People with desk jobs work for hours on end—and prefer to do it standing
When being on your feet is better than being on your butt
Some have called sitting “the smoking of our generation,” and when you look at the research behind the slogan, it’s not hard to see their point. Staying seated for too long lowers metabolism, slows the rate at which the body burns calories, and increases risks associated with diabetes and obesity. Sitting down is not harmful on its own, of course, unless done in excess—but in a world where so many jobs are going digital and requiring more and more desk time, whether at the computer or in meetings, “sitting down in excess” is becoming a way of life.
Enter the standing desk. It’s exactly what it sounds like. They first became prominent in the 18th and 19th centuries and were used by luminaries the likes of Benjamin Franklin, Virginia Woolf, and Ernest Hemingway. In more recent years, these standing desks have begun to regain some of their former popularity, mostly for their purported health benefits.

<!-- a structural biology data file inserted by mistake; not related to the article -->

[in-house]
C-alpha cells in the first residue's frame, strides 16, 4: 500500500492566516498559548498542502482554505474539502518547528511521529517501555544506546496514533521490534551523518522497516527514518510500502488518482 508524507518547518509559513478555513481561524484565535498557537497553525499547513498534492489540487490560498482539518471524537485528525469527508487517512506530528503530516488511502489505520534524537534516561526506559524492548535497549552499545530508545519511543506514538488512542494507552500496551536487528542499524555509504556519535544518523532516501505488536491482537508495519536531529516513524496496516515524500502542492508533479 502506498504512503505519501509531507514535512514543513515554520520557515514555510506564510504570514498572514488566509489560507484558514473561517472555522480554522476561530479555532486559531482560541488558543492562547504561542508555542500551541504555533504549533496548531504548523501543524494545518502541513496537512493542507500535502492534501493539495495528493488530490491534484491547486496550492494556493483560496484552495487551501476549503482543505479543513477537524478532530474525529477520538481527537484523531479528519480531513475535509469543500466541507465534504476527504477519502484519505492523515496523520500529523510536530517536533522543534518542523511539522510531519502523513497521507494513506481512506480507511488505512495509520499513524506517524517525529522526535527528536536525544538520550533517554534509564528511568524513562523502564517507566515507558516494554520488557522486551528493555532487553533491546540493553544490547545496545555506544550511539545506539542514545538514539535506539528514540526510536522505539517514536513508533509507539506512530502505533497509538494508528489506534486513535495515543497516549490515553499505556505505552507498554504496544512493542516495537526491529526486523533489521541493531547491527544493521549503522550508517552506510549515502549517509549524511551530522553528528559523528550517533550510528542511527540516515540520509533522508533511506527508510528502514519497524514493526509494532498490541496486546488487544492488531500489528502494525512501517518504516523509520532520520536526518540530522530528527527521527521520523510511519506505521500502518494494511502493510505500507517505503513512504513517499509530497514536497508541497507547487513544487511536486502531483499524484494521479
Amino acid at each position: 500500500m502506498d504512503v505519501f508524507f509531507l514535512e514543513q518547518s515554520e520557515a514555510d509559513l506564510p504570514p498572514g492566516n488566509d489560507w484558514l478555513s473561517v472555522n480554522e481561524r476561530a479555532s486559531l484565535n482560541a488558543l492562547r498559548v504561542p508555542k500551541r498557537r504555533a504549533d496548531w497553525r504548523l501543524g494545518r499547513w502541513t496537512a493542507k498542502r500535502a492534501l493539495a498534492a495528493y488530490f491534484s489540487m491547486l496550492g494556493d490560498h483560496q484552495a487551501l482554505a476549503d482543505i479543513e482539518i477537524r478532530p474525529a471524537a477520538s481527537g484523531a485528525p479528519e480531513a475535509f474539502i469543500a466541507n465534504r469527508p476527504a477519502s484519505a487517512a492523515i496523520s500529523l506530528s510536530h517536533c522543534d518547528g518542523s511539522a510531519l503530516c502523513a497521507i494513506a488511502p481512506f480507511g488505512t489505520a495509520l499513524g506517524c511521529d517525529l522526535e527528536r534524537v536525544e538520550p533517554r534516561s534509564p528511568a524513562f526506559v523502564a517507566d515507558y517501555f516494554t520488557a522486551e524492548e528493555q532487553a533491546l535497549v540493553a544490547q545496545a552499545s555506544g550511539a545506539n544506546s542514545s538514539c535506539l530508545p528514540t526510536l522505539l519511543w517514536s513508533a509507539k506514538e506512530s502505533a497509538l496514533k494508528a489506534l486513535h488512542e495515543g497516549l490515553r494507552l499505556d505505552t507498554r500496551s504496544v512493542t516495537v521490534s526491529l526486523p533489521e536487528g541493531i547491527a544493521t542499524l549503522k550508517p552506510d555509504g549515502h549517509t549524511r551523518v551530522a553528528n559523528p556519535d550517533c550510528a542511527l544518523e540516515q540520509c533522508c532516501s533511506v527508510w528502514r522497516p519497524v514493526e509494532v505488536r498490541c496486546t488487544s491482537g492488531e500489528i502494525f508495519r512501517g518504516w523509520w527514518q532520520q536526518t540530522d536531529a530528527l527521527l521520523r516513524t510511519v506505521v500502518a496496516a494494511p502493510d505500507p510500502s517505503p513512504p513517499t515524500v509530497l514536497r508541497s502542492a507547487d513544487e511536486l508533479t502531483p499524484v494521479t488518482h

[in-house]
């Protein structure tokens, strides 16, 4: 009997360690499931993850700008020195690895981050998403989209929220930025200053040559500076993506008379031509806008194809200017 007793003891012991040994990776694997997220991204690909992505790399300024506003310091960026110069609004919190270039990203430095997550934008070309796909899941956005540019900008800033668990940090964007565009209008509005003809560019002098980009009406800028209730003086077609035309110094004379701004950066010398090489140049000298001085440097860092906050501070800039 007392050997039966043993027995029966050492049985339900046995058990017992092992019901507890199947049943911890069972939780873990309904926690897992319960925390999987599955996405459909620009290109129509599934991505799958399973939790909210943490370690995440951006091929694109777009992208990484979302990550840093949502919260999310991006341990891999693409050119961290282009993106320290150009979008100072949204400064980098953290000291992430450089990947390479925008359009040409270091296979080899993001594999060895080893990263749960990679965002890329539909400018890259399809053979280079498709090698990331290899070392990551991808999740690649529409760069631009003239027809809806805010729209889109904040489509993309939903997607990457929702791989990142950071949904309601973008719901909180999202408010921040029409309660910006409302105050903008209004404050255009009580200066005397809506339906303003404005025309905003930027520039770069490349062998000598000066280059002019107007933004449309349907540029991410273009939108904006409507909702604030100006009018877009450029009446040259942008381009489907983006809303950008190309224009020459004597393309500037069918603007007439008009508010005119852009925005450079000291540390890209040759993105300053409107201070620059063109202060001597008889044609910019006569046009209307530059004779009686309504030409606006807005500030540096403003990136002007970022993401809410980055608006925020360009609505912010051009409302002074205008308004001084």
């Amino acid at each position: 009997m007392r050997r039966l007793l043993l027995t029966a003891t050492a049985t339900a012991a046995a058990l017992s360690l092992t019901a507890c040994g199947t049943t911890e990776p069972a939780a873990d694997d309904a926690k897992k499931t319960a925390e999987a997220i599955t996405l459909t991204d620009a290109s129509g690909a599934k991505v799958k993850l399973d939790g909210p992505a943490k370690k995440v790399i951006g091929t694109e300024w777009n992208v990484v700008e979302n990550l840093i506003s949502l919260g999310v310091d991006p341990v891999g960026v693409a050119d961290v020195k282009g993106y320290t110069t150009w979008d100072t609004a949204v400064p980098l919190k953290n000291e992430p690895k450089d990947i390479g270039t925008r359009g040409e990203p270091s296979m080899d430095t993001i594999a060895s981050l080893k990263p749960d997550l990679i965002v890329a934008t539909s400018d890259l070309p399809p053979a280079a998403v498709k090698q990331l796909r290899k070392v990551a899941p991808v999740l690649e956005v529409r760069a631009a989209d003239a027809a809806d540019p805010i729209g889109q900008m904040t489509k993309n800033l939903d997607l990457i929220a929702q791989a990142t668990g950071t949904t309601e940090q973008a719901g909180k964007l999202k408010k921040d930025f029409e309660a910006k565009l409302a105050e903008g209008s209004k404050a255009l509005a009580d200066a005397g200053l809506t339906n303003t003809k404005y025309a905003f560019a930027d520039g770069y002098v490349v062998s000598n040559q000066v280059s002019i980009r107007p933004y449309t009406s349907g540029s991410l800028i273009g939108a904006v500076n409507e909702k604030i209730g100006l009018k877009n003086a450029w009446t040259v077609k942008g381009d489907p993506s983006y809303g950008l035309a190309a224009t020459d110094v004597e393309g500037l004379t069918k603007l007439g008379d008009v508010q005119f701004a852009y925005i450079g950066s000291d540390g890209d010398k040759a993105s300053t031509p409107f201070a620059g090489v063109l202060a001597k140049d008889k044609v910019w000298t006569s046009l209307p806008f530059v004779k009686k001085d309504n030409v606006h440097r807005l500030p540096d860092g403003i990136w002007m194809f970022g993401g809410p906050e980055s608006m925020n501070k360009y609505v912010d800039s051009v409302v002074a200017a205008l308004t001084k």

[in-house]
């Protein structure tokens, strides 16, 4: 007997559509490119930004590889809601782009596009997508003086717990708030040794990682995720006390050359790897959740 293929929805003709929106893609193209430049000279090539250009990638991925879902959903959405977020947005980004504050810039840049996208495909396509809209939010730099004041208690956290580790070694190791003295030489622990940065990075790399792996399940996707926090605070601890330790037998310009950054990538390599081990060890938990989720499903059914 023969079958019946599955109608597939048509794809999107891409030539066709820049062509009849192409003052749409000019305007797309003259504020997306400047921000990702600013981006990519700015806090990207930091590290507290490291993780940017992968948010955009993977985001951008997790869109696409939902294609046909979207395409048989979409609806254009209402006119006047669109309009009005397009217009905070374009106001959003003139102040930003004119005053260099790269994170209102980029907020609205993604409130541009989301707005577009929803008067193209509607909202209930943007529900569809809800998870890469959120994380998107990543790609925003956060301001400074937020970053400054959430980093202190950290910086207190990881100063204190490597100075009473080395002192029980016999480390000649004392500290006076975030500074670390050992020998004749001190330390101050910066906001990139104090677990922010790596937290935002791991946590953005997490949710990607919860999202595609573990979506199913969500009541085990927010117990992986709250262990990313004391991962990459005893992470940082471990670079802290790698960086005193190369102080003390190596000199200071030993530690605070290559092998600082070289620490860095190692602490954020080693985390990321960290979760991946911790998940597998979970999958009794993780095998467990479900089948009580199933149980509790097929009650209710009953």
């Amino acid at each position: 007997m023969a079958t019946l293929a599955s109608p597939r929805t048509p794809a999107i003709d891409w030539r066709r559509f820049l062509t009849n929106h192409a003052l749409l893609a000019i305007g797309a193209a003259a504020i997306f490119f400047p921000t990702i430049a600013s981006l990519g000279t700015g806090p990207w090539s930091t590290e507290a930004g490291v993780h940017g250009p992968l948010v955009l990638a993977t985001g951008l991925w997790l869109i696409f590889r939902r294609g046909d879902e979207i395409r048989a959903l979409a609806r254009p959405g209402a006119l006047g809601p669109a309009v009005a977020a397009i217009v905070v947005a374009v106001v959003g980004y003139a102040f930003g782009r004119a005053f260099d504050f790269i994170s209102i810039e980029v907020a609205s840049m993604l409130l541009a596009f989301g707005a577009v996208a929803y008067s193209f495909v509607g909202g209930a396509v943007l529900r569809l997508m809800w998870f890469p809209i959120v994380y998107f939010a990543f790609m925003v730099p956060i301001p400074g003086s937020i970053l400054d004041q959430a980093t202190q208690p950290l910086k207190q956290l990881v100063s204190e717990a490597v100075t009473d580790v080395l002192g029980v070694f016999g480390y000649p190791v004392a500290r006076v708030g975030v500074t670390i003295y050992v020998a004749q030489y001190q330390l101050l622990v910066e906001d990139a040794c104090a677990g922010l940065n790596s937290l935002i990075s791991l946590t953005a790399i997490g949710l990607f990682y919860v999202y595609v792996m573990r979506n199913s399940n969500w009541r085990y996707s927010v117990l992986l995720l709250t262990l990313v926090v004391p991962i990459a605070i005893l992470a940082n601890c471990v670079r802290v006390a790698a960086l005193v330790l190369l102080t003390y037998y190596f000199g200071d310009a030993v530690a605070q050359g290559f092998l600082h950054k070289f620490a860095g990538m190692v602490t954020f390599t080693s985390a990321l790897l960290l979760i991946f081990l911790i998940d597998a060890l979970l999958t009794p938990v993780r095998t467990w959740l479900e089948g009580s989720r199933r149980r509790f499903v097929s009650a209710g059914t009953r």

The logic is sound: if spending too much time sitting down can be detrimental to your health, then a desk that forces you to remain standing to do your work is likely to be good for you (or at least will stave off some of the health risks associated with staying seated for hours on end).
And there is some evidence to support the theory, especially for calorie burning. A 2013 study, conducted by the BBC together with Dr. John Buckley and a team from the University of Chester, found that standing causes the heart to beat roughly 10 beats per minute higher than sitting down, which amounts to an extra 50 calories burnt per hour. When one considers the amount of time spent at a desk each day, one realizes how quickly this will add up.
Critics point out, however, that just as sitting down for hours on end can be detrimental to one’s health, so too can standing in the same position for too long. The real problem, they attest, is how sedentary our lives have become. And while standing desks do ensure that we don’t spend eight hours per day on our butts, we can’t then spend those eight hours as unmoving—but standing!—statues and expect things to miraculously get better.
Business writer Nilofer Merchant in her 2013 TED (Technology, Entertainment, Design) talk emphasized her belief that “fresh air drives fresh thinking.” In addition to standing, she advocated the walk-and-talk meeting, a technique used by the likes of Facebook’s Mark Zuckerberg and Twitter’s Jack Dorsey, as a way both to improve health and stimulate creativity. Ultimately, the standing desk can be a crucial first step, but from there, as with everything, it’s down to us to keep walking.